Survivors of rape are constantly spoken about in the media, but how often are their voices heard? That's the thinking behind the Monument Quilt, a new project that provides a public healing space for sexual assault survivors while also honoring their stories and lives. While traveling around the United States this summer, the Monument Quilt has shared stories from sexual assault survivors, sparking a dialog among Americans and encouraging other survivors to raise their voices.
Created by the Baltimore-based activist group FORCE: Upsetting Rape Culture, the Monument Quilt is an ongoing project that seems to grow with each tour stop. According to the group, the quilt is composed of large red squares — 4 feet by 4 feet — that each tell a story of rape or sexual assault, a statement on sexual violence, or a message of support for survivors. People are encouraged to make their own squares to donate to the project.
The ultimate goal of the Monument Quilt is to find a home on the National Mall in Washington, D.C., in 2016. By that point, FORCE hopes to stitch the quilt together so it says, "Not Alone," as it stretches across the historic mall.
From the project's website:
The existing monuments on the national mall are places to honor the heroes of our history, to grieve the losses of violence, and to remember and reflect. When our nation remembers difficult parts of our history, we are better able to prevent injustice and atrocities from repeating. This important public process has not happened with sexual violence.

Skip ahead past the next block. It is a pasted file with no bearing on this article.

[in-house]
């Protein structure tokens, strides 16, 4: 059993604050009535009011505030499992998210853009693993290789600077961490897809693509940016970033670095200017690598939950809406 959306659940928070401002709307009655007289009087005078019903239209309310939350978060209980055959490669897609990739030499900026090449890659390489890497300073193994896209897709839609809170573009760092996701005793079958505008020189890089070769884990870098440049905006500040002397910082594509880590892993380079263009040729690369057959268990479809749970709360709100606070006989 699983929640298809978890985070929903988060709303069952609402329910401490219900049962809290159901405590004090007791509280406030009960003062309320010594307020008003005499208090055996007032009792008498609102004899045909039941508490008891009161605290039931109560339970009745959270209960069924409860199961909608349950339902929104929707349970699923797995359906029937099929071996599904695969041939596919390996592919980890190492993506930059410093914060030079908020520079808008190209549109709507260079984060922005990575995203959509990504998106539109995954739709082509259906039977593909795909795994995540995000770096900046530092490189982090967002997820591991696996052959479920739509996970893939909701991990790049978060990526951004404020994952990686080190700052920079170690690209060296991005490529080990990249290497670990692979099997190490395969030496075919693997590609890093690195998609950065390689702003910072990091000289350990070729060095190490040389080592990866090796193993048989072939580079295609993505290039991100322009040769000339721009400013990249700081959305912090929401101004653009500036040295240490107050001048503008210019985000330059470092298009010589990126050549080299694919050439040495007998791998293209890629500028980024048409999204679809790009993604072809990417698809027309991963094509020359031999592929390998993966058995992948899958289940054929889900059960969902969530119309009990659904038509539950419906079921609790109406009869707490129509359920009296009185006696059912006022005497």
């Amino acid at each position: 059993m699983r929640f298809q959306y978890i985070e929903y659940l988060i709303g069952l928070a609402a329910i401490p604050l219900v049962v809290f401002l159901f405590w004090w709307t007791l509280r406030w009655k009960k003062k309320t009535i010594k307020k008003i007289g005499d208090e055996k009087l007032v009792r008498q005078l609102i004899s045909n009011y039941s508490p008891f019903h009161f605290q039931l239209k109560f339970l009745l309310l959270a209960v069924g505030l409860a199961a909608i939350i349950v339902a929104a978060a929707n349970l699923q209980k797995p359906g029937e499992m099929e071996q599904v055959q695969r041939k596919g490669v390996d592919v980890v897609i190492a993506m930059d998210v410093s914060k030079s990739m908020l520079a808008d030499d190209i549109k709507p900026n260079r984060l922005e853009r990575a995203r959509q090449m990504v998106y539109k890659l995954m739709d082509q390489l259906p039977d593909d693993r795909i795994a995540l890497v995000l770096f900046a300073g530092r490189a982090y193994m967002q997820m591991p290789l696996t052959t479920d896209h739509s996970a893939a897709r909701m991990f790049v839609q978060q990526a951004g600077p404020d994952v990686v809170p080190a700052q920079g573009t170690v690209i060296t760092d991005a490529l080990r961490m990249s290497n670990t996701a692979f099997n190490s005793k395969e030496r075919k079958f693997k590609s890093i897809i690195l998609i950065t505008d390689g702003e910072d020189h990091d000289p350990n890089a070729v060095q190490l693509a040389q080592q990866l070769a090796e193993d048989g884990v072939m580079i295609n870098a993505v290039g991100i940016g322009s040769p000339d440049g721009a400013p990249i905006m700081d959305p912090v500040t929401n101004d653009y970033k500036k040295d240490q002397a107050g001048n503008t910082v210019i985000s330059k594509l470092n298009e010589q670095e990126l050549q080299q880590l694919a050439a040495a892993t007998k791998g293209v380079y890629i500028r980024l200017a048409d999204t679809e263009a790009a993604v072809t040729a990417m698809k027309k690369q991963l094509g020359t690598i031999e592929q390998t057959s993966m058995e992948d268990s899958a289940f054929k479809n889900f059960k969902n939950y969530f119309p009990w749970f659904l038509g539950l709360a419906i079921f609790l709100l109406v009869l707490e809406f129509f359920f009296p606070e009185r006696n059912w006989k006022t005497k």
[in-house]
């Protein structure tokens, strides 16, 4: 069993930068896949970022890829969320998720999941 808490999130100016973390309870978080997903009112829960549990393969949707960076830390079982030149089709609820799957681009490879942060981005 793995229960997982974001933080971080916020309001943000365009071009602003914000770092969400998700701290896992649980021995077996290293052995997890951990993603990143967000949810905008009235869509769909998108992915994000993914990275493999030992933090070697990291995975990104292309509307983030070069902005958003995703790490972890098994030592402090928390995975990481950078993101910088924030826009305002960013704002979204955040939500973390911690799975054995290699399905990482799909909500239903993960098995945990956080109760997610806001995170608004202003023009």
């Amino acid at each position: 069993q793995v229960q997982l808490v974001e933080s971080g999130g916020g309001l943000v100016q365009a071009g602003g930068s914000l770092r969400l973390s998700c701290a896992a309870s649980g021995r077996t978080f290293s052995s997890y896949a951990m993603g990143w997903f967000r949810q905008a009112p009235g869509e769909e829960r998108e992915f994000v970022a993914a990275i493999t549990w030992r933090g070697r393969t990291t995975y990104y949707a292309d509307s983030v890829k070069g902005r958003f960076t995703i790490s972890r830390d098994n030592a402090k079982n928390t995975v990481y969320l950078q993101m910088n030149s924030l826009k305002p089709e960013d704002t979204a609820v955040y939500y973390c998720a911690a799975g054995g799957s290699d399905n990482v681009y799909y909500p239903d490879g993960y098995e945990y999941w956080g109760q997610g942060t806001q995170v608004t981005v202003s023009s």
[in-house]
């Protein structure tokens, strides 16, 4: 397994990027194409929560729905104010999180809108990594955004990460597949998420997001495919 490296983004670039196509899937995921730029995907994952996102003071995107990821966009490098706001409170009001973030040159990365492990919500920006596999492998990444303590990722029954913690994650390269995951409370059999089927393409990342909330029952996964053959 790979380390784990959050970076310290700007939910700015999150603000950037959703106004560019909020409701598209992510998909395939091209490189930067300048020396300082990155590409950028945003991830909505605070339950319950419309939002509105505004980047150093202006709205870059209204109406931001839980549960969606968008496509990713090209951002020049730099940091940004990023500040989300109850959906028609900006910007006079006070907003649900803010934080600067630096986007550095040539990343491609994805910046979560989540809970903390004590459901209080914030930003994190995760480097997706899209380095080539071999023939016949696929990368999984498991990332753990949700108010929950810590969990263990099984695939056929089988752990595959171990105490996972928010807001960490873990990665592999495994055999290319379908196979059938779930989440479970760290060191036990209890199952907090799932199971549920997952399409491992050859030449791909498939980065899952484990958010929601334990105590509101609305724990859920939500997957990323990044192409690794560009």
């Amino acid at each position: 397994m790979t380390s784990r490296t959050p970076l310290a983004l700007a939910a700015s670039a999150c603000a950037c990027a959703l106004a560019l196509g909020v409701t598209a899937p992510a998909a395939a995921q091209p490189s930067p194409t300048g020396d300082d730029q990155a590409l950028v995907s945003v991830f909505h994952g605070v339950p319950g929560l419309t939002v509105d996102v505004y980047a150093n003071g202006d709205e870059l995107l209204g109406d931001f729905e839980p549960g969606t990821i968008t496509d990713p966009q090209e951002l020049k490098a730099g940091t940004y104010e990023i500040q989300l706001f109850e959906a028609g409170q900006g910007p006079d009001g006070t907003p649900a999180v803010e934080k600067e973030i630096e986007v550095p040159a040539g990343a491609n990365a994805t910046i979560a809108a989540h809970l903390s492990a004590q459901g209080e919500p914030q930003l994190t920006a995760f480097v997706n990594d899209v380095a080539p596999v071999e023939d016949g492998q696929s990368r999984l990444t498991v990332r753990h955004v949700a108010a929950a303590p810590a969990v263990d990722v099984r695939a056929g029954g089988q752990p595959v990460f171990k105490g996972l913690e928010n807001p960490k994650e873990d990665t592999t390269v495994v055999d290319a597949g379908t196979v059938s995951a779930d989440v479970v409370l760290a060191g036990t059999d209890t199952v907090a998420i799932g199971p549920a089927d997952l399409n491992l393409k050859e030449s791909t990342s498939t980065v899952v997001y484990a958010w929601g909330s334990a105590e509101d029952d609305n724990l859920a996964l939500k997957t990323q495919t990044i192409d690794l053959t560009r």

We believe in creating a national monument to survivors of rape and abuse because we want to live in a country that holds public space for survivors to heal. We believe in creating a national monument because we want to live in a country that believes rape can end.
For rape and sexual assault survivors, self-care is extremely important during the recovery process. According to sexual assault organizations such as RAINN, an aspect of self-care for survivors is being able to discuss their experiences both privately and publicly. However, it's not just the act of speaking; survivors also need a community that attentively listens to their stories — not one that dismisses or questions their experiences.
By providing a public space for rape and sexual assault survivors, the Monument Quilt has not only told the stories of survivors, but has also given women and men the confidence to stand up and speak out about their own experiences. As Chicago volunteer Delphine Goree told The Gate News in August:
This definitely opens up that dialogue for women to let them know, you’re not alone. Nobody can write your story. You write your story, you have a voice in this.